Realizing the Impossible: Art Against Authority

Front Cover
Josh MacPhee, Erik Reuland
AK Press, Jan 1, 2007 - Art - 319 pages

Protestors, rows of riot cops, tear gas lobbed into crowds--these are the images that easily flood into the mind when one thinks about a gathering to protest the IMF, the WTO, a meeting of the G8, or the war on Iraq. The movement against corporate globalization has brought anti-authoritarian politics into the forefront of world consciousness, but what do we know--and what have we seen, really--of the cultural and aesthetic sides of these and other rebellions against the status quo? To date, precious little has been written by anarchists and anti-authoritarians about the role of art and culture in society, and in revolutionary movements like these.

Realizing the Impossible is an inclusive and sprawling collection of art and writings that addresses this gap in our understanding of revolutionary movements. Do-it--yourself printmaking, Zapatista video, street art in Argentina's popular uprisings, radical puppetry, the monuments to Haymarket martyrs, turn-of-the-century Australian Industrial Workers of the World printmakers, illustrator Clifford Harper, and wobbly poet Carlos Cortez are just a few themes in this collection that bridges time and geographical and cultural boundaries.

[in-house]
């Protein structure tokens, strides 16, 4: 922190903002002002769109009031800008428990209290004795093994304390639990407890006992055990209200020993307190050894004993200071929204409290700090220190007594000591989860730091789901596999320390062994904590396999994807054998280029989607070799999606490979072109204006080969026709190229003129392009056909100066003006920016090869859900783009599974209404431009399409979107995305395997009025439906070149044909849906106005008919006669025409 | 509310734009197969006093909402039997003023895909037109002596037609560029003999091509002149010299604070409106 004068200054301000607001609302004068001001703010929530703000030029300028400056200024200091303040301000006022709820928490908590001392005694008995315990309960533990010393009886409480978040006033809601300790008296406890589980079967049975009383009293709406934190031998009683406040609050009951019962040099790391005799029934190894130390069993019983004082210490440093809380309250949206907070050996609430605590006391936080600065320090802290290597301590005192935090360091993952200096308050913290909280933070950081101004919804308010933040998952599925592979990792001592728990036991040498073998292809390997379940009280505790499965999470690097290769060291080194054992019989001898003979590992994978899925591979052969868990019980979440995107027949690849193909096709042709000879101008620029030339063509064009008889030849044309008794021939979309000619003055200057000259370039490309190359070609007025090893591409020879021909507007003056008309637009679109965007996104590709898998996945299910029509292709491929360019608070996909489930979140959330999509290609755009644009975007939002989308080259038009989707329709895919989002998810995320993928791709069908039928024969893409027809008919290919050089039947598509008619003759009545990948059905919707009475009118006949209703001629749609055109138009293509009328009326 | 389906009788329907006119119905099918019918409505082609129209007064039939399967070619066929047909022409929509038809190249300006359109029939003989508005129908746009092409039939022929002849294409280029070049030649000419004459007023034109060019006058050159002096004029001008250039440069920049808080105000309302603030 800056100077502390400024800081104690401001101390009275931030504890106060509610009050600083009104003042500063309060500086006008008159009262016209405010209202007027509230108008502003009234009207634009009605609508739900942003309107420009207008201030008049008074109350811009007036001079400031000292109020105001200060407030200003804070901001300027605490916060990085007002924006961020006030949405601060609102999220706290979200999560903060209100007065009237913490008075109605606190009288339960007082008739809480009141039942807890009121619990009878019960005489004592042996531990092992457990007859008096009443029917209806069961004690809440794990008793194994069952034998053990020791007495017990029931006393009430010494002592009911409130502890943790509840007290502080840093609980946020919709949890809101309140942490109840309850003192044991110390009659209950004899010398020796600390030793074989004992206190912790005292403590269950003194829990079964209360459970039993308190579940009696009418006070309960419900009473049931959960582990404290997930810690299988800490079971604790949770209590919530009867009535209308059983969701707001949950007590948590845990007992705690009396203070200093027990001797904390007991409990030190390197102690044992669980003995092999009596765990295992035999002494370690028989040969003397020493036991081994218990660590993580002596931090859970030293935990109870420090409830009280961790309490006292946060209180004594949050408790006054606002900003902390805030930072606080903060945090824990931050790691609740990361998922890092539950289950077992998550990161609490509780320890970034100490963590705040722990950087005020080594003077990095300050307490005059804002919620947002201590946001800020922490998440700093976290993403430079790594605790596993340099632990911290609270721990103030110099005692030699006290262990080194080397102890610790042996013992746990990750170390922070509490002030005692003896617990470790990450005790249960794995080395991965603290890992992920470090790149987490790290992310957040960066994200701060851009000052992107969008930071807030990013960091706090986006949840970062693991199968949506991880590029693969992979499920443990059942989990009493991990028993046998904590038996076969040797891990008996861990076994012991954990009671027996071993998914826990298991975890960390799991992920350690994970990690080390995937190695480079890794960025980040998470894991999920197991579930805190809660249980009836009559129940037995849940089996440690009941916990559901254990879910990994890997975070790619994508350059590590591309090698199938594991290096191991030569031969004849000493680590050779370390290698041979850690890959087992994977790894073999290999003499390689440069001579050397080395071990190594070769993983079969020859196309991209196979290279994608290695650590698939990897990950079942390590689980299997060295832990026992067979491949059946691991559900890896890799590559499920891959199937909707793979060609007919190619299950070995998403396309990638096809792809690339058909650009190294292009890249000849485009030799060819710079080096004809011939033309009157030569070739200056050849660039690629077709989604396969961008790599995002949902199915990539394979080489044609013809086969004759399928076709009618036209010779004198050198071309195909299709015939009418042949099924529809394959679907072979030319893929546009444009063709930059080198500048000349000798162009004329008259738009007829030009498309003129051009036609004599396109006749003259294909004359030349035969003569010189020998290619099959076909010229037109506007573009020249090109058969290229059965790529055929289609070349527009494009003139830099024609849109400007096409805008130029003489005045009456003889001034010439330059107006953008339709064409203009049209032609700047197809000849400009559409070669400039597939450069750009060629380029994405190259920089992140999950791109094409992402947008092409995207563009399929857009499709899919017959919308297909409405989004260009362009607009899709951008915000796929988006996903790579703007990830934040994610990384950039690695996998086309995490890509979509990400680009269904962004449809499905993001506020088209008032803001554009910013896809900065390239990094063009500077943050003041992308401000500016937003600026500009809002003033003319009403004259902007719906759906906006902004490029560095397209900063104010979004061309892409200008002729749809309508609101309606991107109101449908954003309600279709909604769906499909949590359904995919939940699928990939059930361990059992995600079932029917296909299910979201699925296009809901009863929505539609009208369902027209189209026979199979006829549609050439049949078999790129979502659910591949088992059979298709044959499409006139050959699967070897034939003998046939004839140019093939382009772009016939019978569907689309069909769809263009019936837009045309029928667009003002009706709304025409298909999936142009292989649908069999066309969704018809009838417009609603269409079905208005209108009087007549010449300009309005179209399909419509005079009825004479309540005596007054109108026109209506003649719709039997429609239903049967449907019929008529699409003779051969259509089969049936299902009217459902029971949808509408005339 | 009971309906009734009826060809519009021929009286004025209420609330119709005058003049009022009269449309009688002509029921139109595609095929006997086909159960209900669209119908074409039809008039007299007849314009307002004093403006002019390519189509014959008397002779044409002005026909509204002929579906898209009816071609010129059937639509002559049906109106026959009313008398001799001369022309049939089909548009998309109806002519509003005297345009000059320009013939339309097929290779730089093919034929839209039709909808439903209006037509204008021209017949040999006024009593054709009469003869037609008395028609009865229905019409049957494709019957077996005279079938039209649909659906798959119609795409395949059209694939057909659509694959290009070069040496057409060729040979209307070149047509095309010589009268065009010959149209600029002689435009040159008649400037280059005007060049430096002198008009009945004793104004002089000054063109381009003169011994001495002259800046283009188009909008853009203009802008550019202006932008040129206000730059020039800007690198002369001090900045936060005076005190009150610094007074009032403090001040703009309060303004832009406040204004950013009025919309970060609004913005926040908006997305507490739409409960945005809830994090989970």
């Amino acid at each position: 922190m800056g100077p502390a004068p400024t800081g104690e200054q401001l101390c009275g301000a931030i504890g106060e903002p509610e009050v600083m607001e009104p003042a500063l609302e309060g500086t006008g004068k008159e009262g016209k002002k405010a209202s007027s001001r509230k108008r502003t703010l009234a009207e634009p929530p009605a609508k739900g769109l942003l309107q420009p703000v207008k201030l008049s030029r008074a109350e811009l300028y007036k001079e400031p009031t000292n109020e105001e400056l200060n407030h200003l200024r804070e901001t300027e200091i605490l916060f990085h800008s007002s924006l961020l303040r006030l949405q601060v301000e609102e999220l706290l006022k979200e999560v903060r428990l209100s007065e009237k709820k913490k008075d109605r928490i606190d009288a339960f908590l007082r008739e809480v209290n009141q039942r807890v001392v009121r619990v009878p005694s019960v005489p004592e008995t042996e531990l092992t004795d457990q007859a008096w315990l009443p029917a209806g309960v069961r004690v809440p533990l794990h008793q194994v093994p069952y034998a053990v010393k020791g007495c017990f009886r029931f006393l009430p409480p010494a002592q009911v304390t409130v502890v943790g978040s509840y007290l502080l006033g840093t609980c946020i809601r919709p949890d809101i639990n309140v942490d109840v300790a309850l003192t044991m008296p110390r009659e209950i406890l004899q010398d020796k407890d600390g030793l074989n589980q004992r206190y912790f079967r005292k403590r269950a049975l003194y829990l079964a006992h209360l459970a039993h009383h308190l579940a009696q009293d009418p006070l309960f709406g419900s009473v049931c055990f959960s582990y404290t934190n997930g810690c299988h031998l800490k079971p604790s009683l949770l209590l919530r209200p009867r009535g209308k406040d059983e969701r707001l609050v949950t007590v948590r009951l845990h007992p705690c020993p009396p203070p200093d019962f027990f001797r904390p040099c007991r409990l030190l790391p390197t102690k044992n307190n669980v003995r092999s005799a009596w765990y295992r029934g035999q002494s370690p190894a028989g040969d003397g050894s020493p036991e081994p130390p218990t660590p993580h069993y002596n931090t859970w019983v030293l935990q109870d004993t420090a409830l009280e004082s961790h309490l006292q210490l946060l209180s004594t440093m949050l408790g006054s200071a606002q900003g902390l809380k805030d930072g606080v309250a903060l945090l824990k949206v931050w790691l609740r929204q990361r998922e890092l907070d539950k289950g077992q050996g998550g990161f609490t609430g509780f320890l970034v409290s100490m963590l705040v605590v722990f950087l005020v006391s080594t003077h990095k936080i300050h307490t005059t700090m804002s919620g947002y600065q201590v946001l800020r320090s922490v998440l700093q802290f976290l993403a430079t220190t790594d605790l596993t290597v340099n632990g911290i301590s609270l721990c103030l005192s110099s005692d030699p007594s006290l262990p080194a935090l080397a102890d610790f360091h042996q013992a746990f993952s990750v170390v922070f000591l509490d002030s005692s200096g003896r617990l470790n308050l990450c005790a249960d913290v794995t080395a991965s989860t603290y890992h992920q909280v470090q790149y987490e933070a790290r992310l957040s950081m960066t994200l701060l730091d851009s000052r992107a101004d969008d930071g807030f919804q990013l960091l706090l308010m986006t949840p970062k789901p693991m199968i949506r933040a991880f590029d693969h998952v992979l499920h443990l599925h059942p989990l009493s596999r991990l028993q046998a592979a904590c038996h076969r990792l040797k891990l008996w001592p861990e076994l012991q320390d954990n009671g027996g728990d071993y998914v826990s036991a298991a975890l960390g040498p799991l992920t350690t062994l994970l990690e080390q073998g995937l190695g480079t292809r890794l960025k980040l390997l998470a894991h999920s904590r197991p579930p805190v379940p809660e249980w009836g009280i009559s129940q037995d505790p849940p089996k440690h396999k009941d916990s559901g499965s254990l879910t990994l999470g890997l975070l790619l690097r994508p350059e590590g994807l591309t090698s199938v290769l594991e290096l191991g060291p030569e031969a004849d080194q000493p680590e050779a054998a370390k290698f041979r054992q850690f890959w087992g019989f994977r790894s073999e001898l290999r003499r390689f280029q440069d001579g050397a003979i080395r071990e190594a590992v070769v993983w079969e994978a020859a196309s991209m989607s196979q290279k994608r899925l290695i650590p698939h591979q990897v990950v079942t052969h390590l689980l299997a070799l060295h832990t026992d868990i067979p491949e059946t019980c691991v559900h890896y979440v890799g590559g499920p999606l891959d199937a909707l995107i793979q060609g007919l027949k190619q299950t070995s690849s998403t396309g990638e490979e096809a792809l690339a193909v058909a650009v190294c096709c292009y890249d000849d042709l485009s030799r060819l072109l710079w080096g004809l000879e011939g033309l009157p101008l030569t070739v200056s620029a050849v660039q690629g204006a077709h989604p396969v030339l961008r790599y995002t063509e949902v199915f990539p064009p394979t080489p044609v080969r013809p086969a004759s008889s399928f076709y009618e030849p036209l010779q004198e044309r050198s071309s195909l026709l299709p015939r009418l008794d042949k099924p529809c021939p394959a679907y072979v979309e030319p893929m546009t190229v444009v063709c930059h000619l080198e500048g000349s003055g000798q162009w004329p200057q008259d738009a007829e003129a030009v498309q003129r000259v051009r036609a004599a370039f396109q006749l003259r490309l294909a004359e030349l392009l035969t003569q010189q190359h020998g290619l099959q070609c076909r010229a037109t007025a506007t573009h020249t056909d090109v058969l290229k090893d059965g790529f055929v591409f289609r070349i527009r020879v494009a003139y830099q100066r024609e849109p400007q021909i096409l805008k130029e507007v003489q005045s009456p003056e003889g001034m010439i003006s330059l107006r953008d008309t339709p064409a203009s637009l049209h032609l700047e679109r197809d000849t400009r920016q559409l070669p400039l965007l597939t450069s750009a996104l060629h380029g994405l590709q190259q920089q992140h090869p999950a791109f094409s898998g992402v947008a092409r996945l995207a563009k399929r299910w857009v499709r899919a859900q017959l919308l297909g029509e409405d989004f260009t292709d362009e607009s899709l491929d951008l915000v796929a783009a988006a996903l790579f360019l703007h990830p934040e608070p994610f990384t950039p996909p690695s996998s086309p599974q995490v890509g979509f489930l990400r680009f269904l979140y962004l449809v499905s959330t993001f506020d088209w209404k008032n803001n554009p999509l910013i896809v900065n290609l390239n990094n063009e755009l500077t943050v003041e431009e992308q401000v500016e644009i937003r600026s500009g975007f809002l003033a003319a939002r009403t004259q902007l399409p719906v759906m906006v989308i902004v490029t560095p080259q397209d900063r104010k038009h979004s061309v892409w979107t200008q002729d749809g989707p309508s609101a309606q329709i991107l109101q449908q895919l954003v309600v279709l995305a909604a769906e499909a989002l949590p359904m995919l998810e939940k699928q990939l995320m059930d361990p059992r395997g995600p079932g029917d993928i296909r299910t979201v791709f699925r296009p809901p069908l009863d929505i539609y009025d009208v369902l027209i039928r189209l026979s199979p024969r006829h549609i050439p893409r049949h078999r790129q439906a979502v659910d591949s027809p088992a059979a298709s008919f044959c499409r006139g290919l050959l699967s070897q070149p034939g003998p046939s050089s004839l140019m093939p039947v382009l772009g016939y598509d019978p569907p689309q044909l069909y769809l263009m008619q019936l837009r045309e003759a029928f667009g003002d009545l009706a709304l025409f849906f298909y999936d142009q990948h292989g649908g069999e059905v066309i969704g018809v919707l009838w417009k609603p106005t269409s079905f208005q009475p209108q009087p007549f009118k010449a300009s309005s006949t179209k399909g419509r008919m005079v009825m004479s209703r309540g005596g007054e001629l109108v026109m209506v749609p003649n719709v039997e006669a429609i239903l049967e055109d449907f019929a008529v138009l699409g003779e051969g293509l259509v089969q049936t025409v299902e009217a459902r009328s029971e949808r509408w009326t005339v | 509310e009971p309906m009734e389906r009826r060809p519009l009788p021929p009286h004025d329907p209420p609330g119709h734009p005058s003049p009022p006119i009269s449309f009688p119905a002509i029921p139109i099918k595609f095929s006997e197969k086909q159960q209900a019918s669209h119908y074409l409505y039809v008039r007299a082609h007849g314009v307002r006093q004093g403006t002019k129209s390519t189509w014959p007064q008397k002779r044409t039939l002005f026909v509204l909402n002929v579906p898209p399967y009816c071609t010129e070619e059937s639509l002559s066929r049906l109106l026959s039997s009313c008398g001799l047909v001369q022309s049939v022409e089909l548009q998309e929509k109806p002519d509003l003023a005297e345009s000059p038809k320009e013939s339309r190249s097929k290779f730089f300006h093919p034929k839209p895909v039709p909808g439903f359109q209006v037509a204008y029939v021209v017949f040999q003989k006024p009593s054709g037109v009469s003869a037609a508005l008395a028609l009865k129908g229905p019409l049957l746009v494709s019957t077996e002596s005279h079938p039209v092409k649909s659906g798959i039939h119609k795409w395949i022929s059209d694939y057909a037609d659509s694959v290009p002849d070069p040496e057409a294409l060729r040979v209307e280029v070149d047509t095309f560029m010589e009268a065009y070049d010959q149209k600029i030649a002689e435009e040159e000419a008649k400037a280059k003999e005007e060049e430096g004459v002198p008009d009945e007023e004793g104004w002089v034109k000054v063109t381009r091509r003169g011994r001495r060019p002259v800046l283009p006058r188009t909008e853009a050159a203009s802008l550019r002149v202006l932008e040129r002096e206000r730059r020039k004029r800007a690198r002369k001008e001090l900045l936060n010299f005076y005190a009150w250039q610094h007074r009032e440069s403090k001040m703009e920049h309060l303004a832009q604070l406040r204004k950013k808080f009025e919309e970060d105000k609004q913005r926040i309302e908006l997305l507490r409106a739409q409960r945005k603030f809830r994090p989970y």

From inside the book

What people are saying - Write a review

We haven't found any reviews in the usual places.

Other editions - View all

Common terms and phrases

About the author (2007)

Josh MacPhee is an artist, curator, and activist. His work often revolves around themes of radical politics, privitazation, and public space. Josh organizes the Celebrate People's History Poster Series and runs a political art distribution website. He is also the author of Stencil Pirates: A Global Survey of Street Stenciling, published in July 2004. Erik Reuland is a Minneapolis-based print-maker and puppeteer. He explores the intersections of art, radical politics and everyday life in his zine, Trouble in Mind. In collaboration with incarcerated illustrators, Erik creates political storytelling posters for the Prison Poster Project.

Bibliographic information